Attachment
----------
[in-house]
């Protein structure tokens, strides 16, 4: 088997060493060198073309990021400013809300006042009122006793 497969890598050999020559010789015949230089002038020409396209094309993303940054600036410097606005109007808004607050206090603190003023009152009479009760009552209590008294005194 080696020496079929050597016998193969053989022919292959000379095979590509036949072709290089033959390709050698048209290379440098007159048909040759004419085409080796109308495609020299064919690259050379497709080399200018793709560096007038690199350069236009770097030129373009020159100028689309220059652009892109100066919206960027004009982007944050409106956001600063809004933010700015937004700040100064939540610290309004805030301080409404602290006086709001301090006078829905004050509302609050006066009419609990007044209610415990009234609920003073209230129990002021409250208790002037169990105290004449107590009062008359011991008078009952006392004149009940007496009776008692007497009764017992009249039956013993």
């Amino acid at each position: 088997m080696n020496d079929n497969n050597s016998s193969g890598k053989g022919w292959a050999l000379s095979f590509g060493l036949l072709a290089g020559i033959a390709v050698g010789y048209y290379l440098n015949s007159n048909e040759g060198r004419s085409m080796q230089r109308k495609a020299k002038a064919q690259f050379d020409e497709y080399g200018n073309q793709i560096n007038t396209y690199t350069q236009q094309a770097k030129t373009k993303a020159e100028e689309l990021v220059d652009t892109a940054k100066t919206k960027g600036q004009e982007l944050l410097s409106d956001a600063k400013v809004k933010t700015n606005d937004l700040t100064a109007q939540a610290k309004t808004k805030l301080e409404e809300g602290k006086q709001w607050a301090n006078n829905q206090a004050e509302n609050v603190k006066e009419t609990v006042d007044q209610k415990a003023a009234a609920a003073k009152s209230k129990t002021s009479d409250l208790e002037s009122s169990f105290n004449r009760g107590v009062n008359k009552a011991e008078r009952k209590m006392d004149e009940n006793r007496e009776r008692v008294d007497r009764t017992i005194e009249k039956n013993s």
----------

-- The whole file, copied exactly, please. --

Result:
[in-house]
């Protein structure tokens, strides 16, 4: 088997060493060198073309990021400013809300006042009122006793 497969890598050999020559010789015949230089002038020409396209094309993303940054600036410097606005109007808004607050206090603190003023009152009479009760009552209590008294005194 080696020496079929050597016998193969053989022919292959000379095979590509036949072709290089033959390709050698048209290379440098007159048909040759004419085409080796109308495609020299064919690259050379497709080399200018793709560096007038690199350069236009770097030129373009020159100028689309220059652009892109100066919206960027004009982007944050409106956001600063809004933010700015937004700040100064939540610290309004805030301080409404602290006086709001301090006078829905004050509302609050006066009419609990007044209610415990009234609920003073209230129990002021409250208790002037169990105290004449107590009062008359011991008078009952006392004149009940007496009776008692007497009764017992009249039956013993």
């Amino acid at each position: 088997m080696n020496d079929n497969n050597s016998s193969g890598k053989g022919w292959a050999l000379s095979f590509g060493l036949l072709a290089g020559i033959a390709v050698g010789y048209y290379l440098n015949s007159n048909e040759g060198r004419s085409m080796q230089r109308k495609a020299k002038a064919q690259f050379d020409e497709y080399g200018n073309q793709i560096n007038t396209y690199t350069q236009q094309a770097k030129t373009k993303a020159e100028e689309l990021v220059d652009t892109a940054k100066t919206k960027g600036q004009e982007l944050l410097s409106d956001a600063k400013v809004k933010t700015n606005d937004l700040t100064a109007q939540a610290k309004t808004k805030l301080e409404e809300g602290k006086q709001w607050a301090n006078n829905q206090a004050e509302n609050v603190k006066e009419t609990v006042d007044q209610k415990a003023a009234a609920a003073k009152s209230k129990t002021s009479d409250l208790e002037s009122s169990f105290n004449r009760g107590v009062n008359k009552a011991e008078r009952k209590m006392d004149e009940n006793r007496e009776r008692v008294d007497r009764t017992i005194e009249k039956n013993s």